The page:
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The Systems of the Jewish Year

Staying Up to Learn on Shavous Night

By Rabbi Tzvi Hirsch Haber

This post was written on the yahrtzeit of my grandfather Matisyahu ben Chaim Rafael and is dedicated to his memory. May his neshama have an aliyah

There is a widespread custom to stay up all night on Shavous and study Torah. There is an interesting history to this Minhag. The Medrash tells us that when the Torah was given, the Jewish Nation as a whole slept in, and had to be awoken by G-d to receive the Torah. In reparation, we stay up all night and study Torah. (Magen Avrohom).

The Arizal writes that one who does not sleep at all, and spends the entire night immersed in Torah study, is promised that he will live out the year without harm. Some are careful not to speak at all (aside from words of Torah) until after davening.

We are faced with an interesting dilemma when it comes to making the morning blessings.

Netilas Yadayim – there is a dispute as to why we make a blessing upon washing our hands in the morning:

Either because we have slept and therefore may have touched somewhere that would require washing before davening (Rosh),

Or because we are newly recreated beings upon awakening in the morning after sleep, and therefore say all the morning blessings, and the process that was instituted was to begin with washing our hands and making a blessing much as the Kohen would do in the Beis Hamikdash before beginning to go about his duties. (Rashba)

Practically we would need both reasons to require making a Bracha. Therefore if one is awake all night, the Rema rules that he should wash his hands without a Bracha. The Mishna Berura suggests that one relieves oneself immediately after Amud Hashachar, at which time he can make the blessing according to everybody, The Rosh because relieving oneself requires washing before davening, and the Rashba because he is a newly recreated person.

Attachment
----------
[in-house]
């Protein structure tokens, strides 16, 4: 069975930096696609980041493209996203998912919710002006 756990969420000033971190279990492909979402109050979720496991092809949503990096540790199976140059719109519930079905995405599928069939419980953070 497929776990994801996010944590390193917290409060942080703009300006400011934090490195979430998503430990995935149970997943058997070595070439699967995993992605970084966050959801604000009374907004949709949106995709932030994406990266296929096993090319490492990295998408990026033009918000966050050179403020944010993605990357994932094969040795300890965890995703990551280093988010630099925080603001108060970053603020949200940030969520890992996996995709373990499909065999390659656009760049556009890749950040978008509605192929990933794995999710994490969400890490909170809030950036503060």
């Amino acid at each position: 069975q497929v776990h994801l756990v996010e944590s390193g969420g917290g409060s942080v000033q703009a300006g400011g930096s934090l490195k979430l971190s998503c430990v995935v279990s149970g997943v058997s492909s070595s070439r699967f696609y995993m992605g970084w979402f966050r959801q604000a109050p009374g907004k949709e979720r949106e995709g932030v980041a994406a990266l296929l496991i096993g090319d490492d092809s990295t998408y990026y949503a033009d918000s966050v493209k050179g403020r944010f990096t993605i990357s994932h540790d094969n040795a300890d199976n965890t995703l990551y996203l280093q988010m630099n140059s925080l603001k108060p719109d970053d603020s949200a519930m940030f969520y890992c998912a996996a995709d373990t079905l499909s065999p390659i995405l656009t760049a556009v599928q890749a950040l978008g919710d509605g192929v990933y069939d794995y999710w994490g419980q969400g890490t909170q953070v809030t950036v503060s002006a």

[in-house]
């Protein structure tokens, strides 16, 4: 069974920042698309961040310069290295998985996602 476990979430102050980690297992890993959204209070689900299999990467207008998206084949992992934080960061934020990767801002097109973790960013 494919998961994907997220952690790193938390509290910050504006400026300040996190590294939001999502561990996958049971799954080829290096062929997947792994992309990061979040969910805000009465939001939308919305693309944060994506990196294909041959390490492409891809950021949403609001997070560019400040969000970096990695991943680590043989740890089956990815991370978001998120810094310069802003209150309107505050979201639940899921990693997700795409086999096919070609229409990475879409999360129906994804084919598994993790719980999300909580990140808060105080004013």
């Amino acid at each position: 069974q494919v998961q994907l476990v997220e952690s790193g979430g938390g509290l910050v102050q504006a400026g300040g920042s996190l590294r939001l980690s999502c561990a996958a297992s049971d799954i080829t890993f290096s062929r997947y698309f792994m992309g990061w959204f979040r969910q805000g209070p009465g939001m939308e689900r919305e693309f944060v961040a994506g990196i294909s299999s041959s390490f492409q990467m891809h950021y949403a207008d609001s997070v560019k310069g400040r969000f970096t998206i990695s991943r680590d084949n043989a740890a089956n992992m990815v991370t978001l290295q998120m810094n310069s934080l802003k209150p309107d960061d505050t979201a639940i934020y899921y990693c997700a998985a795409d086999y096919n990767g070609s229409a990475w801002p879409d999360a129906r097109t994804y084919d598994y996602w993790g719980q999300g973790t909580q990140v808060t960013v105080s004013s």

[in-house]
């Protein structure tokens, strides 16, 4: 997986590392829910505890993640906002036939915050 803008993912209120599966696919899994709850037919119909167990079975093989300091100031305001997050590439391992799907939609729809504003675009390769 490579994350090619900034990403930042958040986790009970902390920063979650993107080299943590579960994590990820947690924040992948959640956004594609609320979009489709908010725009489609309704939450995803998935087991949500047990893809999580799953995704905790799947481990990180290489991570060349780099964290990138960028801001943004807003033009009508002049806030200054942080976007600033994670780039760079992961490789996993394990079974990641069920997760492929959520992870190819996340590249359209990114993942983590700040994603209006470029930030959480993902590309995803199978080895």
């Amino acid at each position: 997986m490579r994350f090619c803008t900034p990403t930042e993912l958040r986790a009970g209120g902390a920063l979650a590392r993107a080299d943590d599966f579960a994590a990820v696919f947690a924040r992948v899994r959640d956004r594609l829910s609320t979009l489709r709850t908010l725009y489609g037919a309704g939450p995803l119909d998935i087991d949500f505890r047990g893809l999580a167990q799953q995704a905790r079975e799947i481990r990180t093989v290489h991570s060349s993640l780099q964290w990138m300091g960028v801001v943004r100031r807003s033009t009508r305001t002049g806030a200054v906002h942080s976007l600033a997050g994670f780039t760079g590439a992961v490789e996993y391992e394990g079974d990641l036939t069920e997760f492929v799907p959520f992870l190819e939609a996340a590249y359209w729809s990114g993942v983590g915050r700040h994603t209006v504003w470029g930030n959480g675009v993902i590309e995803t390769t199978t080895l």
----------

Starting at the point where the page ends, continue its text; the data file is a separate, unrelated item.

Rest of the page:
Elokai Neshamah and Hamavir Shaina – These are blessings that are said to thank Hashem for ‘waking us up’ something not apropos for one who hasn’t slept. The recommendation of the Poskim is to hear these two Brachos from someone who has slept. The minimum required amount of sleep is ’60 breaths’. There are various opinions as to what this means ranging from about three minutes to about three hours. The commonly accepted view seems to be ½ an hour.

Tzitzis – Someone who wore their tzitzis all night does not make a new Bracha in the morning. The proper thing to do is to either put on, or be yotze with someone who puts on, a Tallis Gadol, and make the appropriate blessing on that.

Birchas HaTorah – There is a dispute among the Poskim if Birchas HaTorah should be recited by one who was awake all night. The Mishna Berura rules that Safek Berachos Lehakel and they should not be recited, rather he suggests one try to be yotze with someone who had slept, or have in mind to absolve himself with Ahavah Rabba (or Olam).

The Mishna Berura quotes Rabbi Akiva Eiger that if one slept during the preceding day (in our case Erev Shavous) then according to all opinions he can say Birchas HaTorah.

There is a custom quoted by the Shelah to go to the Mikvah immediately after Alos HaShachar before Davening.

Regarding Maariv on the first night of Shavous, In order that Sefira should be Temimos or complete, we don’t start Maariv until after Tzeis Hakochavim (certain nightfall). For the same reason, some suggest that even women who usually light candles before Yom Tov begins, should wait to light until after that time. (Luach Eretz Yisroel).


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